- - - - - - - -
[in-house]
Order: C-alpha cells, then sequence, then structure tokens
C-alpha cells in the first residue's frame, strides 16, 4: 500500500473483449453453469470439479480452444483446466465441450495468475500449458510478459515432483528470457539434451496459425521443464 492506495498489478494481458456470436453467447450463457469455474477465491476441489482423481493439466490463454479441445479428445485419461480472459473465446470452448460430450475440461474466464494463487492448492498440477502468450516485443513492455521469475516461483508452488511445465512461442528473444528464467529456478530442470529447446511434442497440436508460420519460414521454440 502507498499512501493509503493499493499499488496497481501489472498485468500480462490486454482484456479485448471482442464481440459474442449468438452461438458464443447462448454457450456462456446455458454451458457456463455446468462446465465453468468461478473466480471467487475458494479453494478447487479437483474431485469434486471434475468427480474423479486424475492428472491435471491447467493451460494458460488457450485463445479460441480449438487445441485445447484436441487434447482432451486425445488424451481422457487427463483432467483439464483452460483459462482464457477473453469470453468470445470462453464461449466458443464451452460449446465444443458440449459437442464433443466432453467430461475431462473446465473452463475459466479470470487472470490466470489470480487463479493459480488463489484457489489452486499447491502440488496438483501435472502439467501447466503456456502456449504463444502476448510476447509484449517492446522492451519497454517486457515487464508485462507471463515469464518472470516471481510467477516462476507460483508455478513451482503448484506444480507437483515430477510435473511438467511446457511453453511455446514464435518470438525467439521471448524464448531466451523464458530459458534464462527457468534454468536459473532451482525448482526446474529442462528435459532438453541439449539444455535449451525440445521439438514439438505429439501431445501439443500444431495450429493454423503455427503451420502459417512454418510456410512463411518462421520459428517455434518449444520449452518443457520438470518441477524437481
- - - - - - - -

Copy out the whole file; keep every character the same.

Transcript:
[in-house]
Order: C-alpha cells, then sequence, then structure tokens
C-alpha cells in the first residue's frame, strides 16, 4: 500500500473483449453453469470439479480452444483446466465441450495468475500449458510478459515432483528470457539434451496459425521443464 492506495498489478494481458456470436453467447450463457469455474477465491476441489482423481493439466490463454479441445479428445485419461480472459473465446470452448460430450475440461474466464494463487492448492498440477502468450516485443513492455521469475516461483508452488511445465512461442528473444528464467529456478530442470529447446511434442497440436508460420519460414521454440 502507498499512501493509503493499493499499488496497481501489472498485468500480462490486454482484456479485448471482442464481440459474442449468438452461438458464443447462448454457450456462456446455458454451458457456463455446468462446465465453468468461478473466480471467487475458494479453494478447487479437483474431485469434486471434475468427480474423479486424475492428472491435471491447467493451460494458460488457450485463445479460441480449438487445441485445447484436441487434447482432451486425445488424451481422457487427463483432467483439464483452460483459462482464457477473453469470453468470445470462453464461449466458443464451452460449446465444443458440449459437442464433443466432453467430461475431462473446465473452463475459466479470470487472470490466470489470480487463479493459480488463489484457489489452486499447491502440488496438483501435472502439467501447466503456456502456449504463444502476448510476447509484449517492446522492451519497454517486457515487464508485462507471463515469464518472470516471481510467477516462476507460483508455478513451482503448484506444480507437483515430477510435473511438467511446457511453453511455446514464435518470438525467439521471448524464448531466451523464458530459458534464462527457468534454468536459473532451482525448482526446474529442462528435459532438453541439449539444455535449451525440445521439438514439438505429439501431445501439443500444431495450429493454423503455427503451420502459417512454418510456410512463411518462421520459428517455434518449444520449452518443457520438470518441477524437481